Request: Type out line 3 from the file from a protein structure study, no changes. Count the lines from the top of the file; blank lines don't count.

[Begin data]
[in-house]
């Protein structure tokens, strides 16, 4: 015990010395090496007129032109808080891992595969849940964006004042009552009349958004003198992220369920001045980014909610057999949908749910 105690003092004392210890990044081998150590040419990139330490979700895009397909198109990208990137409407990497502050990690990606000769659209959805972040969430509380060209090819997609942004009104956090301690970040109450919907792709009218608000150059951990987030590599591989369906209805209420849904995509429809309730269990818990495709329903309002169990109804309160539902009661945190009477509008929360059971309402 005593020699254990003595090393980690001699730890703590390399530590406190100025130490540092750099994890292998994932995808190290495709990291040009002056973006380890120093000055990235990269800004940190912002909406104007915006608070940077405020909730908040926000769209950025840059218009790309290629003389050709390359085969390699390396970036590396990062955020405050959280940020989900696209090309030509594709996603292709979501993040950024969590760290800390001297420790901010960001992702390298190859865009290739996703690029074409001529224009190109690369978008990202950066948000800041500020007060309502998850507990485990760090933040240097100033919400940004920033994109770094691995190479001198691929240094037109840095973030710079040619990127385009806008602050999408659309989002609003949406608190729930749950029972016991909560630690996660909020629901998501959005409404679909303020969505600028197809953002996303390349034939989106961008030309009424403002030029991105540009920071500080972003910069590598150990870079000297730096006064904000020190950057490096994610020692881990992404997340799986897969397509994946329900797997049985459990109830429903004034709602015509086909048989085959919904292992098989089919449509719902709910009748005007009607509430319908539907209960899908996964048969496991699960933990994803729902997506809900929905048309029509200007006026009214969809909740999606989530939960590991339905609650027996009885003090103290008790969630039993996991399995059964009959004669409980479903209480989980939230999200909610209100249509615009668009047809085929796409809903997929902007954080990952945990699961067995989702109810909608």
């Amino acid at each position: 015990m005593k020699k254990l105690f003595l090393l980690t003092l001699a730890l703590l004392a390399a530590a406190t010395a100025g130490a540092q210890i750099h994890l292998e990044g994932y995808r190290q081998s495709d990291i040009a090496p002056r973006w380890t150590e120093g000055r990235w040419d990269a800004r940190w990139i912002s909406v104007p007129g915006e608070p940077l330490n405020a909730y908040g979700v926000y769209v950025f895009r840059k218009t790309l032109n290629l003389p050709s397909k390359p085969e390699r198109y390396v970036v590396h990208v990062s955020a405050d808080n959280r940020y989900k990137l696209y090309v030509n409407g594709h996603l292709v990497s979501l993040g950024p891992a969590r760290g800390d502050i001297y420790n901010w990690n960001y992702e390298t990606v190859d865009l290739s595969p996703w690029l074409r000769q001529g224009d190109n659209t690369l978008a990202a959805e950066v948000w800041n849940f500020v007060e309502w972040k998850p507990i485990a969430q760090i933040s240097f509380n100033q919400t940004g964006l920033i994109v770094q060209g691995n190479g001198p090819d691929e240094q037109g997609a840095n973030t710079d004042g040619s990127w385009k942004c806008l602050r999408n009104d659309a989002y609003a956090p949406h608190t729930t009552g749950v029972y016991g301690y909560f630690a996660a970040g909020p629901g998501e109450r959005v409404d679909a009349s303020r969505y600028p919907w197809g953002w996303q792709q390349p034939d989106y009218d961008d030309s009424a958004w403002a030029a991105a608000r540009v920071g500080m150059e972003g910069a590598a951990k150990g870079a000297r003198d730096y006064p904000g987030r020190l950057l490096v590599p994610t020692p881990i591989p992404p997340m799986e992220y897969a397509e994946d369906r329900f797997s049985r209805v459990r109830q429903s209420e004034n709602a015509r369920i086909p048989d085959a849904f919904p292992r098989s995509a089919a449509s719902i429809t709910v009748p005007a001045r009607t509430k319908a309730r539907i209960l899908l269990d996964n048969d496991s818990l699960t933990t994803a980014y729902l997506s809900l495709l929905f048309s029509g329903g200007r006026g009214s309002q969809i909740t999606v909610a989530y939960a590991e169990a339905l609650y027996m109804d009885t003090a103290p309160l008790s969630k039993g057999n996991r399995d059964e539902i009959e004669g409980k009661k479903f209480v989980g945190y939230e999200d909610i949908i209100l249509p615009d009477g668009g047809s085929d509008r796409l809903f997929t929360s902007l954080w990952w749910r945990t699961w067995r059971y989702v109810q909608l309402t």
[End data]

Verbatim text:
């Amino acid at each position: 015990m005593k020699k254990l105690f003595l090393l980690t003092l001699a730890l703590l004392a390399a530590a406190t010395a100025g130490a540092q210890i750099h994890l292998e990044g994932y995808r190290q081998s495709d990291i040009a090496p002056r973006w380890t150590e120093g000055r990235w040419d990269a800004r940190w990139i912002s909406v104007p007129g915006e608070p940077l330490n405020a909730y908040g979700v926000y769209v950025f895009r840059k218009t790309l032109n290629l003389p050709s397909k390359p085969e390699r198109y390396v970036v590396h990208v990062s955020a405050d808080n959280r940020y989900k990137l696209y090309v030509n409407g594709h996603l292709v990497s979501l993040g950024p891992a969590r760290g800390d502050i001297y420790n901010w990690n960001y992702e390298t990606v190859d865009l290739s595969p996703w690029l074409r000769q001529g224009d190109n659209t690369l978008a990202a959805e950066v948000w800041n849940f500020v007060e309502w972040k998850p507990i485990a969430q760090i933040s240097f509380n100033q919400t940004g964006l920033i994109v770094q060209g691995n190479g001198p090819d691929e240094q037109g997609a840095n973030t710079d004042g040619s990127w385009k942004c806008l602050r999408n009104d659309a989002y609003a956090p949406h608190t729930t009552g749950v029972y016991g301690y909560f630690a996660a970040g909020p629901g998501e109450r959005v409404d679909a009349s303020r969505y600028p919907w197809g953002w996303q792709q390349p034939d989106y009218d961008d030309s009424a958004w403002a030029a991105a608000r540009v920071g500080m150059e972003g910069a590598a951990k150990g870079a000297r003198d730096y006064p904000g987030r020190l950057l490096v590599p994610t020692p881990i591989p992404p997340m799986e992220y897969a397509e994946d369906r329900f797997s049985r209805v459990r109830q429903s209420e004034n709602a015509r369920i086909p048989d085959a849904f919904p292992r098989s995509a089919a449509s719902i429809t709910v009748p005007a001045r009607t509430k319908a309730r539907i209960l899908l269990d996964n048969d496991s818990l699960t933990t994803a980014y729902l997506s809900l495709l929905f048309s029509g329903g200007r006026g009214s309002q969809i909740t999606v909610a989530y939960a590991e169990a339905l609650y027996m109804d009885t003090a103290p309160l008790s969630k039993g057999n996991r399995d059964e539902i009959e004669g409980k009661k479903f209480v989980g945190y939230e999200d909610i949908i209100l249509p615009d009477g668009g047809s085929d509008r796409l809903f997929t929360s902007l954080w990952w749910r945990t699961w067995r059971y989702v109810q909608l309402t």